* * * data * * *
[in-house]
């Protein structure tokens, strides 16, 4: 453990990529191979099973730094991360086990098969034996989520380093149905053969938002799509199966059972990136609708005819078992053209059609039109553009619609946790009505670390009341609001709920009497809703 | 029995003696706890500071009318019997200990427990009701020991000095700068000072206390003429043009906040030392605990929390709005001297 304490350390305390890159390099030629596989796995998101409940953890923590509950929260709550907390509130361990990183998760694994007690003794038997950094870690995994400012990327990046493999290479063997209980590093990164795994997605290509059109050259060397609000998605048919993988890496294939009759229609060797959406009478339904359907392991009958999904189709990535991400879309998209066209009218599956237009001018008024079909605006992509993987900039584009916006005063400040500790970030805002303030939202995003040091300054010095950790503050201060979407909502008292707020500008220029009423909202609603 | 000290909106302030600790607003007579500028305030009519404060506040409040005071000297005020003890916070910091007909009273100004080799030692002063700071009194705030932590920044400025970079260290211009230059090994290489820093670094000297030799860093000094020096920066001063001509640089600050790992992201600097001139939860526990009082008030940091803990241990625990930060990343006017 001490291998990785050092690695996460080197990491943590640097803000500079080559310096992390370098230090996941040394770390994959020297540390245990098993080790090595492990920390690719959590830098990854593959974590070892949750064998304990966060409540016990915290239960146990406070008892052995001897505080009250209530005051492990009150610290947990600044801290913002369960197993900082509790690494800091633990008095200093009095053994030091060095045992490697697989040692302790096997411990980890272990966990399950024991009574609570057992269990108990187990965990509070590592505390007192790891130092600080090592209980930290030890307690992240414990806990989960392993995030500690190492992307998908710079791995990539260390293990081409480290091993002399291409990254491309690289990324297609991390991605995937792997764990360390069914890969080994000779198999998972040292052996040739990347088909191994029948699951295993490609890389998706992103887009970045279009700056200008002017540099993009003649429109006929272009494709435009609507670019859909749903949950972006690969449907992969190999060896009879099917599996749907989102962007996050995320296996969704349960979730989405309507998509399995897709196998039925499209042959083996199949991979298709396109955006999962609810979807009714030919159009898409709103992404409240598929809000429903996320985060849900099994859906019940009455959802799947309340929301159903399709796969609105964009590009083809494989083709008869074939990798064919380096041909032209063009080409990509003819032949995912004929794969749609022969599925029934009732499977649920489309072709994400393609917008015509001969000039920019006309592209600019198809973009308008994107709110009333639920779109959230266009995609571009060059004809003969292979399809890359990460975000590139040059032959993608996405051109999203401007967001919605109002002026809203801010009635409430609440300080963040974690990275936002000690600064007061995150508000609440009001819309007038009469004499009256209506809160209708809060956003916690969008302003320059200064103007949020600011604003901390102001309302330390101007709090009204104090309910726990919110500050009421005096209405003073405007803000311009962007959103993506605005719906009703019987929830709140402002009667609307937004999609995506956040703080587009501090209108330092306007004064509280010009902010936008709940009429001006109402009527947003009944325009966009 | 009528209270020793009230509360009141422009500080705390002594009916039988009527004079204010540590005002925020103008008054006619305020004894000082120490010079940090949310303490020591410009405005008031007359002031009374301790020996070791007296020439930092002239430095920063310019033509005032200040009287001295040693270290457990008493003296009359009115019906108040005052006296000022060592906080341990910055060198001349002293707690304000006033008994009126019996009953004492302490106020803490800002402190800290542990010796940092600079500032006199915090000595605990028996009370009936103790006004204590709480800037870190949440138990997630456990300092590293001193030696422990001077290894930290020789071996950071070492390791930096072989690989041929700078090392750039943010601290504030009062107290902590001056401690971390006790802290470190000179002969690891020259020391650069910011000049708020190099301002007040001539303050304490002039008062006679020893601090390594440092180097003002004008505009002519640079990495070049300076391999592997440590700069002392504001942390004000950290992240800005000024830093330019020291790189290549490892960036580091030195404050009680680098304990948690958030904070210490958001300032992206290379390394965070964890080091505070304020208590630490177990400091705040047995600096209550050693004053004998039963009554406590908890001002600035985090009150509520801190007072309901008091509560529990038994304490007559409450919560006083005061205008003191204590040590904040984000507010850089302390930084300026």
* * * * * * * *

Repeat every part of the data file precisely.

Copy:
[in-house]
């Protein structure tokens, strides 16, 4: 453990990529191979099973730094991360086990098969034996989520380093149905053969938002799509199966059972990136609708005819078992053209059609039109553009619609946790009505670390009341609001709920009497809703 | 029995003696706890500071009318019997200990427990009701020991000095700068000072206390003429043009906040030392605990929390709005001297 304490350390305390890159390099030629596989796995998101409940953890923590509950929260709550907390509130361990990183998760694994007690003794038997950094870690995994400012990327990046493999290479063997209980590093990164795994997605290509059109050259060397609000998605048919993988890496294939009759229609060797959406009478339904359907392991009958999904189709990535991400879309998209066209009218599956237009001018008024079909605006992509993987900039584009916006005063400040500790970030805002303030939202995003040091300054010095950790503050201060979407909502008292707020500008220029009423909202609603 | 000290909106302030600790607003007579500028305030009519404060506040409040005071000297005020003890916070910091007909009273100004080799030692002063700071009194705030932590920044400025970079260290211009230059090994290489820093670094000297030799860093000094020096920066001063001509640089600050790992992201600097001139939860526990009082008030940091803990241990625990930060990343006017 001490291998990785050092690695996460080197990491943590640097803000500079080559310096992390370098230090996941040394770390994959020297540390245990098993080790090595492990920390690719959590830098990854593959974590070892949750064998304990966060409540016990915290239960146990406070008892052995001897505080009250209530005051492990009150610290947990600044801290913002369960197993900082509790690494800091633990008095200093009095053994030091060095045992490697697989040692302790096997411990980890272990966990399950024991009574609570057992269990108990187990965990509070590592505390007192790891130092600080090592209980930290030890307690992240414990806990989960392993995030500690190492992307998908710079791995990539260390293990081409480290091993002399291409990254491309690289990324297609991390991605995937792997764990360390069914890969080994000779198999998972040292052996040739990347088909191994029948699951295993490609890389998706992103887009970045279009700056200008002017540099993009003649429109006929272009494709435009609507670019859909749903949950972006690969449907992969190999060896009879099917599996749907989102962007996050995320296996969704349960979730989405309507998509399995897709196998039925499209042959083996199949991979298709396109955006999962609810979807009714030919159009898409709103992404409240598929809000429903996320985060849900099994859906019940009455959802799947309340929301159903399709796969609105964009590009083809494989083709008869074939990798064919380096041909032209063009080409990509003819032949995912004929794969749609022969599925029934009732499977649920489309072709994400393609917008015509001969000039920019006309592209600019198809973009308008994107709110009333639920779109959230266009995609571009060059004809003969292979399809890359990460975000590139040059032959993608996405051109999203401007967001919605109002002026809203801010009635409430609440300080963040974690990275936002000690600064007061995150508000609440009001819309007038009469004499009256209506809160209708809060956003916690969008302003320059200064103007949020600011604003901390102001309302330390101007709090009204104090309910726990919110500050009421005096209405003073405007803000311009962007959103993506605005719906009703019987929830709140402002009667609307937004999609995506956040703080587009501090209108330092306007004064509280010009902010936008709940009429001006109402009527947003009944325009966009 | 009528209270020793009230509360009141422009500080705390002594009916039988009527004079204010540590005002925020103008008054006619305020004894000082120490010079940090949310303490020591410009405005008031007359002031009374301790020996070791007296020439930092002239430095920063310019033509005032200040009287001295040693270290457990008493003296009359009115019906108040005052006296000022060592906080341990910055060198001349002293707690304000006033008994009126019996009953004492302490106020803490800002402190800290542990010796940092600079500032006199915090000595605990028996009370009936103790006004204590709480800037870190949440138990997630456990300092590293001193030696422990001077290894930290020789071996950071070492390791930096072989690989041929700078090392750039943010601290504030009062107290902590001056401690971390006790802290470190000179002969690891020259020391650069910011000049708020190099301002007040001539303050304490002039008062006679020893601090390594440092180097003002004008505009002519640079990495070049300076391999592997440590700069002392504001942390004000950290992240800005000024830093330019020291790189290549490892960036580091030195404050009680680098304990948690958030904070210490958001300032992206290379390394965070964890080091505070304020208590630490177990400091705040047995600096209550050693004053004998039963009554406590908890001002600035985090009150509520801190007072309901008091509560529990038994304490007559409450919560006083005061205008003191204590040590904040984000507010850089302390930084300026």